Inula was purposely built to sail to and dive at remote tropical destinations.  The catamaran design was chosen for it’s stability and speed. The hull material is fiberglass with a closed foam core, offering strength and comparatively little maintenance.

The cross beams were built three times bigger than originally planned, making the catamaran heavier but stronger and resistant against structural problems. All compartments in the two hulls have watertight bulkheads that separate into up to 14 individual sections, further increasing the safety.

Sailing is nice, environmental friendly and vastly increases the range of the vessel. Nevertheless, two heavy-duty 6-cylinder Mercedes Benz truck diesels were chosen as the main engines for their reliability and power. Tanks for fresh water and fuel are oversized, and a desalinator was added to allow for maximum independence. The well-equipped on-board workshop adds reliability when far from the next service facility.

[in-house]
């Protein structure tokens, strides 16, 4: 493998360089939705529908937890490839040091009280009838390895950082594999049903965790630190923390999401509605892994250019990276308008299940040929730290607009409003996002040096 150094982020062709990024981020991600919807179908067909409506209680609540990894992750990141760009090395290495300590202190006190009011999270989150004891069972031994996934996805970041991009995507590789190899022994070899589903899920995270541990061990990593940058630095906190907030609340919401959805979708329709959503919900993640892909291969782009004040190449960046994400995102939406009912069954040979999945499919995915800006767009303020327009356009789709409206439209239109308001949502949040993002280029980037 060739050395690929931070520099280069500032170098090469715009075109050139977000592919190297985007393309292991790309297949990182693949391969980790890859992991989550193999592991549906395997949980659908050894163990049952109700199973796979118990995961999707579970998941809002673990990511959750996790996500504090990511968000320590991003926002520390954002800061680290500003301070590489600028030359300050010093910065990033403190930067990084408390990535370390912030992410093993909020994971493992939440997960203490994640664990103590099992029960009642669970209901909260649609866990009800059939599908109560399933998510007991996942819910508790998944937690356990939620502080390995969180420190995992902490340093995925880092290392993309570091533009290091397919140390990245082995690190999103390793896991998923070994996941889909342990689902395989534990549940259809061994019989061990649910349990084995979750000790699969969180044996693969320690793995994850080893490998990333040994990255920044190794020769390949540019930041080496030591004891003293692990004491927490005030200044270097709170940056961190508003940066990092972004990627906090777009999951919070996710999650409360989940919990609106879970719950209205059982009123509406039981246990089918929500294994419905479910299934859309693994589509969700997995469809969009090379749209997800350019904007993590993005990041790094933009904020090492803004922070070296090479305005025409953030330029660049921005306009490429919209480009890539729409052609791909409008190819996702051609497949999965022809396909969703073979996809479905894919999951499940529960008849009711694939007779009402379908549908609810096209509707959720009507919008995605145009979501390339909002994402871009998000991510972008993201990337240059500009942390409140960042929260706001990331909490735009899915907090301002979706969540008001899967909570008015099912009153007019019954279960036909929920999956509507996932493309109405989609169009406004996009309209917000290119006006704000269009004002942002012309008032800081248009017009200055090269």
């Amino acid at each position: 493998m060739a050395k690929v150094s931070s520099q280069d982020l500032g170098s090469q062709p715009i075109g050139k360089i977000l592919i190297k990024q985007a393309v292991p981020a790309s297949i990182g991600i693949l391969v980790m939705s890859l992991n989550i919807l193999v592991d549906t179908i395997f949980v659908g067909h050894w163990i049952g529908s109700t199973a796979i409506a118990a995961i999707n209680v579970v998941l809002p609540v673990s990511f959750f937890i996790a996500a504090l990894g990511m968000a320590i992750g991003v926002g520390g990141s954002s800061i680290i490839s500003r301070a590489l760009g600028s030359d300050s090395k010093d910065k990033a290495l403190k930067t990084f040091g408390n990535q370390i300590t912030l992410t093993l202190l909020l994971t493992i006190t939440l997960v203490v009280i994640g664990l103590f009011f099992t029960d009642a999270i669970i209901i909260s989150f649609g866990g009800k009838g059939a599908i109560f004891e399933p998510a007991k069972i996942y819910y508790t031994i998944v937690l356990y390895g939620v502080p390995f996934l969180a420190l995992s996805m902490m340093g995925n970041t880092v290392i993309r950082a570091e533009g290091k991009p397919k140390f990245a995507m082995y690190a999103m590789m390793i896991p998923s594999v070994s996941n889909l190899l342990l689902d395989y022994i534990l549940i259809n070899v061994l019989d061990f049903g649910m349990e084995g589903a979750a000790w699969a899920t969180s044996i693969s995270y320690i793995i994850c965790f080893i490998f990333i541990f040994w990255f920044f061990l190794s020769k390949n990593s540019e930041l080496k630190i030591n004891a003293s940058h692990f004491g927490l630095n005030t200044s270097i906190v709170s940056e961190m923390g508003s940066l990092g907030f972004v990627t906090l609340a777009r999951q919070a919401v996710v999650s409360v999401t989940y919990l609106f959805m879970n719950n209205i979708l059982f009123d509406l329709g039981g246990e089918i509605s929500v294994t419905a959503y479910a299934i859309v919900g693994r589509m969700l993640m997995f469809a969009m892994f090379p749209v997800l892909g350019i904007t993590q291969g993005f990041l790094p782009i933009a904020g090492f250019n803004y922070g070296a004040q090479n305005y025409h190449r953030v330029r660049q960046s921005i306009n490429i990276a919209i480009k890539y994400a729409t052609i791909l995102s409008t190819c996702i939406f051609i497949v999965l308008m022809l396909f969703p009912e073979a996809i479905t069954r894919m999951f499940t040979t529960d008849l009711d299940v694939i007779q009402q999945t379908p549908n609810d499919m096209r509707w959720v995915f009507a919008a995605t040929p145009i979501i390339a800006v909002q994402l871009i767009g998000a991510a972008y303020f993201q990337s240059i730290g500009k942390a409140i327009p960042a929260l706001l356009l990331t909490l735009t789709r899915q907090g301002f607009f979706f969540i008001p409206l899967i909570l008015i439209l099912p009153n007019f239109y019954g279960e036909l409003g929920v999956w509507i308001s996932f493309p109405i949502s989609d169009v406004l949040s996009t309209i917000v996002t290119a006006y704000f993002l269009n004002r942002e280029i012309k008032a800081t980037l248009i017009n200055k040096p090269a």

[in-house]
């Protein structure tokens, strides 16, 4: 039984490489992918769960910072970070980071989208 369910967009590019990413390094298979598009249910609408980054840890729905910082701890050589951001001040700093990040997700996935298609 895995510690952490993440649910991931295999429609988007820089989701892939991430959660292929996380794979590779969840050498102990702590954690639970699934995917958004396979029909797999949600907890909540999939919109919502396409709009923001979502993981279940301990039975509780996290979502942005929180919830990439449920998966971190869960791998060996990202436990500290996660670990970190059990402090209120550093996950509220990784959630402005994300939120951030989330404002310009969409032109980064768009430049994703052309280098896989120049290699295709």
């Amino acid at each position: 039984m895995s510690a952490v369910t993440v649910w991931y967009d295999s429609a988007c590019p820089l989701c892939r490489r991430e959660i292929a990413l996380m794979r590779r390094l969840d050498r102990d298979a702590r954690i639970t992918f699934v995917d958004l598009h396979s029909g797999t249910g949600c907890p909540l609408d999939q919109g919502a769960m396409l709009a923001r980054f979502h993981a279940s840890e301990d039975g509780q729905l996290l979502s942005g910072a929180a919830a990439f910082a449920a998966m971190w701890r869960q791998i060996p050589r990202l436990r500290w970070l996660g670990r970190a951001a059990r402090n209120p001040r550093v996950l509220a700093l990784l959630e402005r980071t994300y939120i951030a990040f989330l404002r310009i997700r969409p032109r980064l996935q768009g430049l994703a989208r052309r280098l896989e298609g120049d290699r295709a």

Inula was launched in 1980 from Hannover, Germany, and after various years of testing and improvements, finally set sail for tropical destinations in 1989.

The voyage went via the Red Sea into the Indian Ocean, what should be Inula’s home for the next decade. The years 1990 to 1993 were spent living the dream,- visiting and diving East Africa, Madagascar, the Seychelles, Thailand, Malaysia, and Singapore.

The highlight was, without doubt, the expedition to the remote Chagos-Archipel, away from civilization for nearly five months.

Thereafter it was decided to transform Inula into a charter vessel. The boat was refitted in 1994 in East Africa, where additional cabins and facilities were built.

From 1994 to 2000, Inula was based in Zanzibar/Tanzania, running dive charters to Pemba Island. There were also many trips to remote banks and atolls off Mozambique, Madagascar, and the Seychelles.

Inula was again refitted in 2001 in South Africa and proved it’s seaworthiness and strength by rounding the Cape of Good Hope in the southern winter, thereafter crossing the Atlantic Ocean to Brazil, arriving in Panama in 2002.

Since 2003, Inula has been based on the Pacific coast of Panama and runs successful dive charters to fascinating destinations such as Malpelo, Coiba, and Cocos.